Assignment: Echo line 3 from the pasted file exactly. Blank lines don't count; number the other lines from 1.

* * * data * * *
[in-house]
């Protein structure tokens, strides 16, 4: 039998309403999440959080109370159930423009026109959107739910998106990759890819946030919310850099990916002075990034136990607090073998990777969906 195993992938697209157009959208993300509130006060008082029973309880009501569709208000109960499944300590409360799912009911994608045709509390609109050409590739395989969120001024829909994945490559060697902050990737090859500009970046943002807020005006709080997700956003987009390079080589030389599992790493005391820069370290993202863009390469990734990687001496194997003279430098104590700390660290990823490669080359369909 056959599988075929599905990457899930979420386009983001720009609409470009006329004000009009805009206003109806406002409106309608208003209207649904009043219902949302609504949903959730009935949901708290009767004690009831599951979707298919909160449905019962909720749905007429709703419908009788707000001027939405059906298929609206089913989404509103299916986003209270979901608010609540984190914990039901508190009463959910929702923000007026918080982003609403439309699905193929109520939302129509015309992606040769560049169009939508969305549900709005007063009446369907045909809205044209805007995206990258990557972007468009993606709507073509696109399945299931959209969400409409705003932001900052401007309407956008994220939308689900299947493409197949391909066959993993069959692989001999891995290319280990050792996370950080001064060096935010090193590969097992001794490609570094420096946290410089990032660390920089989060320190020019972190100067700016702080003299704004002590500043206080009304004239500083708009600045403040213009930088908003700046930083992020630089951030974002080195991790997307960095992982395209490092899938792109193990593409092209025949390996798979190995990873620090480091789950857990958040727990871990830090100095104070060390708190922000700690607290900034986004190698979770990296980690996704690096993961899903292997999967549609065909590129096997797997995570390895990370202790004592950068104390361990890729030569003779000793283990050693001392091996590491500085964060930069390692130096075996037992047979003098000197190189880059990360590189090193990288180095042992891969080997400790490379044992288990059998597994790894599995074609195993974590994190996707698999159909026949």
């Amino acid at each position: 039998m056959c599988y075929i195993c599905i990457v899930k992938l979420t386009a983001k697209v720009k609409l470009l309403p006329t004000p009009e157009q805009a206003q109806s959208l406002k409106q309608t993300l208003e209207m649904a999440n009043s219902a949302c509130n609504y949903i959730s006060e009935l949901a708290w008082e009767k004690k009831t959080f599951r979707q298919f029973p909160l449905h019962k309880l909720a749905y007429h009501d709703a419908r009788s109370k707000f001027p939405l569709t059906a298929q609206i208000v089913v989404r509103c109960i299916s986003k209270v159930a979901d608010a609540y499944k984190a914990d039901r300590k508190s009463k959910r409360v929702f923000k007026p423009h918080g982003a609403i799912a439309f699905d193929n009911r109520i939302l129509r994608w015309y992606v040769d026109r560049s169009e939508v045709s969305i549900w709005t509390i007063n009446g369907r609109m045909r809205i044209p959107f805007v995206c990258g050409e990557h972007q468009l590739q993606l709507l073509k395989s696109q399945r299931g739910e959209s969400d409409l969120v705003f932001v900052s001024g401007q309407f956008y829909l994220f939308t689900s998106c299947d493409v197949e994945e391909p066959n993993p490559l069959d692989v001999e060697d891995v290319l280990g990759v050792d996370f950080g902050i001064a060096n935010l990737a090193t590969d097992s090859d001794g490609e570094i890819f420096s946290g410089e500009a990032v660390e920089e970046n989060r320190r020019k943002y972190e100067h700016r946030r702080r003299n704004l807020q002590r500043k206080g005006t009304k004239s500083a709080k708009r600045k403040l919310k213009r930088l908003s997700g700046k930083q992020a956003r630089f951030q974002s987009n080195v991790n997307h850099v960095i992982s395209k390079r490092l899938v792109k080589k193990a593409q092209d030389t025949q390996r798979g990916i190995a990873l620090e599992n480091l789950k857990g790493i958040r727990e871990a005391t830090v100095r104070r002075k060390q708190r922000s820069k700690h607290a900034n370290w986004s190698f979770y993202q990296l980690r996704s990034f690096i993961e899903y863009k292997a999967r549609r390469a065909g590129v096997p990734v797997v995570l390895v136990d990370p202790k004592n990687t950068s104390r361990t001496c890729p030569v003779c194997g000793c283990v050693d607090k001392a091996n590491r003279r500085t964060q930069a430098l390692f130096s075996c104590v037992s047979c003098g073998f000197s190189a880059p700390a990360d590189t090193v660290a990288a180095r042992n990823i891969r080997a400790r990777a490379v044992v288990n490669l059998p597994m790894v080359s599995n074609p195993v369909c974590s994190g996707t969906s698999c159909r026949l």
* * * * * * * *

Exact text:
């Amino acid at each position: 039998m056959c599988y075929i195993c599905i990457v899930k992938l979420t386009a983001k697209v720009k609409l470009l309403p006329t004000p009009e157009q805009a206003q109806s959208l406002k409106q309608t993300l208003e209207m649904a999440n009043s219902a949302c509130n609504y949903i959730s006060e009935l949901a708290w008082e009767k004690k009831t959080f599951r979707q298919f029973p909160l449905h019962k309880l909720a749905y007429h009501d709703a419908r009788s109370k707000f001027p939405l569709t059906a298929q609206i208000v089913v989404r509103c109960i299916s986003k209270v159930a979901d608010a609540y499944k984190a914990d039901r300590k508190s009463k959910r409360v929702f923000k007026p423009h918080g982003a609403i799912a439309f699905d193929n009911r109520i939302l129509r994608w015309y992606v040769d026109r560049s169009e939508v045709s969305i549900w709005t509390i007063n009446g369907r609109m045909r809205i044209p959107f805007v995206c990258g050409e990557h972007q468009l590739q993606l709507l073509k395989s696109q399945r299931g739910e959209s969400d409409l969120v705003f932001v900052s001024g401007q309407f956008y829909l994220f939308t689900s998106c299947d493409v197949e994945e391909p066959n993993p490559l069959d692989v001999e060697d891995v290319l280990g990759v050792d996370f950080g902050i001064a060096n935010l990737a090193t590969d097992s090859d001794g490609e570094i890819f420096s946290g410089e500009a990032v660390e920089e970046n989060r320190r020019k943002y972190e100067h700016r946030r702080r003299n704004l807020q002590r500043k206080g005006t009304k004239s500083a709080k708009r600045k403040l919310k213009r930088l908003s997700g700046k930083q992020a956003r630089f951030q974002s987009n080195v991790n997307h850099v960095i992982s395209k390079r490092l899938v792109k080589k193990a593409q092209d030389t025949q390996r798979g990916i190995a990873l620090e599992n480091l789950k857990g790493i958040r727990e871990a005391t830090v100095r104070r002075k060390q708190r922000s820069k700690h607290a900034n370290w986004s190698f979770y993202q990296l980690r996704s990034f690096i993961e899903y863009k292997a999967r549609r390469a065909g590129v096997p990734v797997v995570l390895v136990d990370p202790k004592n990687t950068s104390r361990t001496c890729p030569v003779c194997g000793c283990v050693d607090k001392a091996n590491r003279r500085t964060q930069a430098l390692f130096s075996c104590v037992s047979c003098g073998f000197s190189a880059p700390a990360d590189t090193v660290a990288a180095r042992n990823i891969r080997a400790r990777a490379v044992v288990n490669l059998p597994m790894v080359s599995n074609p195993v369909c974590s994190g996707t969906s698999c159909r026949l």